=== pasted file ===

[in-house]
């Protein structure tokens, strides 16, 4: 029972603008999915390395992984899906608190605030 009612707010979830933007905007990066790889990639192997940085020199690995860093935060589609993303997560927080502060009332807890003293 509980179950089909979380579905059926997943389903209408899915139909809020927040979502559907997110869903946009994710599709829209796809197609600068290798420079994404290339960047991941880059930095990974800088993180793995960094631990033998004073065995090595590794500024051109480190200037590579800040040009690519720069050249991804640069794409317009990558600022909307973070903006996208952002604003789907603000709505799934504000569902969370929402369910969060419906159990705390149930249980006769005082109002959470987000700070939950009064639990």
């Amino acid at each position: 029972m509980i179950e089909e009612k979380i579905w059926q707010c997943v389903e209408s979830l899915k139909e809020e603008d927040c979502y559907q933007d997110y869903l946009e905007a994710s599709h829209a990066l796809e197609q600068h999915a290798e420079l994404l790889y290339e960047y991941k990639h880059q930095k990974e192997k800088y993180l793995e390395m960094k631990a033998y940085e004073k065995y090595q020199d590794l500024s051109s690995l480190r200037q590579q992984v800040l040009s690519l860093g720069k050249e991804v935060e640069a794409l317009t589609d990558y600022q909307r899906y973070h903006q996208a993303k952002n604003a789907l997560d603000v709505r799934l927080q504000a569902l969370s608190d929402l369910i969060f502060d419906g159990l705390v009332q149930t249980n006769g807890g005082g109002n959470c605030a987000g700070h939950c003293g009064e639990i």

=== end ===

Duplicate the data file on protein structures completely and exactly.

[in-house]
């Protein structure tokens, strides 16, 4: 029972603008999915390395992984899906608190605030 009612707010979830933007905007990066790889990639192997940085020199690995860093935060589609993303997560927080502060009332807890003293 509980179950089909979380579905059926997943389903209408899915139909809020927040979502559907997110869903946009994710599709829209796809197609600068290798420079994404290339960047991941880059930095990974800088993180793995960094631990033998004073065995090595590794500024051109480190200037590579800040040009690519720069050249991804640069794409317009990558600022909307973070903006996208952002604003789907603000709505799934504000569902969370929402369910969060419906159990705390149930249980006769005082109002959470987000700070939950009064639990």
């Amino acid at each position: 029972m509980i179950e089909e009612k979380i579905w059926q707010c997943v389903e209408s979830l899915k139909e809020e603008d927040c979502y559907q933007d997110y869903l946009e905007a994710s599709h829209a990066l796809e197609q600068h999915a290798e420079l994404l790889y290339e960047y991941k990639h880059q930095k990974e192997k800088y993180l793995e390395m960094k631990a033998y940085e004073k065995y090595q020199d590794l500024s051109s690995l480190r200037q590579q992984v800040l040009s690519l860093g720069k050249e991804v935060e640069a794409l317009t589609d990558y600022q909307r899906y973070h903006q996208a993303k952002n604003a789907l997560d603000v709505r799934l927080q504000a569902l969370s608190d929402l369910i969060f502060d419906g159990l705390v009332q149930t249980n006769g807890g005082g109002n959470c605030a987000g700070h939950c003293g009064e639990i």